Kingston Concerned About the LVEC
Currently known as the "KROCK Centre"
Formerly the "Kingston Regional Sports and Entertainment Centre" or KRSEC
Formerly the "Large Venue Entertainment Centre" or LVEC
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Major issues with the
Place D'Armes / Ontario Street Intersection #5
Baffled by Words

At the end of October 2007, Bruce Todd identified several major issues with plans for the Place D"Armes / Ontario Street intersection. This intersection is adjacent to the LVEC.

Bruce Todd's points about the Place D"Armes / Ontario Street Intersection

#1 Peer Review
#2 Availability of information prior to a Public Meeting
#3 Telling the Public Why the Intersection has to be Reconstructed and Signalized
#4 A conflict of Philosophies  
#5 Baffled by Words
#6 Road Reconstruction/Rehabilitation
#7 Impacts of Various Traffic Scenarios  

To: Councillor M Gerretsen , Councillor B Glover , Councillor D Hector , Councillor R Hutchison , Councillor J MacLeod-Kane , Councillor R Matheson , Councillor L Osanic , Councillor S Meers , Councillor E Smith , Mayor H Rosen , Councillor L Foster , Councillor S Garrison , Councillor V Schmolka

Cc: "Morris, Malcolm" , "Laubenstein, Glen" , Deanna Green

Subject: October public meeting re Ontario Street at Place d"Armes - Major Issue Number Five

Baffled by Words
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We were told that a series of Options were developed for this intersection, and an Evaluation Criteria was formulated. We were told that this evaluation was specific to this intersection, and one could not use this specific numerical evaluation anywhere else.

What kind of gobbledygook is being foisted on the public?

Here we have a group of people sitting around a table, juggling balls, deciding on how much weight should be put on various criterions, for a specific intersection in a specific town. Everything is subjective and ethereal. Next year, that same group of people would forget how and why they rated anything. What a fantastic way to judge something!

We learn that forty percent of the evaluation criteria was dedicated to pedestrians and cyclists - which two groups comprise about one percent of the "customers" (as the city likes calling them) using the intersection.

While I am deeply concerned about the safety of pedestrians, are citizens happy with an expenditure of over a million dollars to satisfy the needs of one percent of the customers at a given intersection? Is this an example of what is in fact a sustainable activity?

Then the consultant informed the public that they "developed standard volumes" for the intersection. In my forty-plus years of dealing with traffic volumes, I have no idea what such "traffic volumes" represent other than fudged, concocted, probable simulations of what perhaps exists in reality.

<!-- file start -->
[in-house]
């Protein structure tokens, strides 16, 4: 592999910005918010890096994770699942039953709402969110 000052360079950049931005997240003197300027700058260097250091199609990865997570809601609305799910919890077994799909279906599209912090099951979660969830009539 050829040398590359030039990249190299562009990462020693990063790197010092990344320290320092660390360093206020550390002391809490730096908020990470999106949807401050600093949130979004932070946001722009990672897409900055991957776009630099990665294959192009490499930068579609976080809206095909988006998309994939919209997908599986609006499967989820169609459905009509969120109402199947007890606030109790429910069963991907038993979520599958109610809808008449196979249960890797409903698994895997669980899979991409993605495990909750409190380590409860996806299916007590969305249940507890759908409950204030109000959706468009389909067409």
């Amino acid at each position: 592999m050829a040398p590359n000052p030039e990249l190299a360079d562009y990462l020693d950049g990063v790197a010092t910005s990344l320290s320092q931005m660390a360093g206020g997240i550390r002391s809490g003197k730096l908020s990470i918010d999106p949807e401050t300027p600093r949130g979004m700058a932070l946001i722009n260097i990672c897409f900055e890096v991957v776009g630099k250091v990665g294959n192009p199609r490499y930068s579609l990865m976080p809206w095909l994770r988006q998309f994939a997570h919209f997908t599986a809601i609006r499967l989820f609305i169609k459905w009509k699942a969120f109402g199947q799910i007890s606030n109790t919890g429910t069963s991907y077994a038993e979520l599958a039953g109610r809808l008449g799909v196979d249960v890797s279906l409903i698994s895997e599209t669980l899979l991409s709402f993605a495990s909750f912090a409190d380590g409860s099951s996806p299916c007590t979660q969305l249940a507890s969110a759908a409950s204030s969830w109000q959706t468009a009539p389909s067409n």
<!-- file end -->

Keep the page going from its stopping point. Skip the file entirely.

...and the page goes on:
I am dismayed at such apparent bastardization of information! Where, in the annals of traffic engineering, are "standard volumes" defined and discussed? Nowhere, I submit.

We were also told that it is unsafe for pedestrians to cross at an intersection if it is not signalized - I even recall that the warning was that pedestrians have no rights to cross at an intersection if it is not signalized.

All of that is so untrue.

Pedestrians have the same rights to cross a roadway as any vehicle. Crossing a roadway, whether by car, or by walking, or by cycling, must be done with due care and reasonable judgment.

Picture a vehicle on a sidestreet wanting to cross Princess Street at an unsignalized intersection. The motorist must wait for an acceptable gap in traffic so that he can enter and/or cross the street in safety without causing a sudden and unavoidable motion by an approaching motorist. The very same due diligence applies to a pedestrian. We all know who will lose in a pedestrian/vehicle conflict, but the reality is that a pedestrian in the middle of a traffic lane has the right to continue crossing the road, and a motorist has the burden of avoiding and not doing any harm to a pedestrian so exposed.

But it appears that our distinguished city officials feel pedestrian crosswalk markings are a hazard and should be discontinued, and be removed from wherever they now exist!

Is it because our distinguished officials are not familiar with, or are unwilling to accept, Ontario's traffic rules, and the benefits of properly laid crosswalk markings?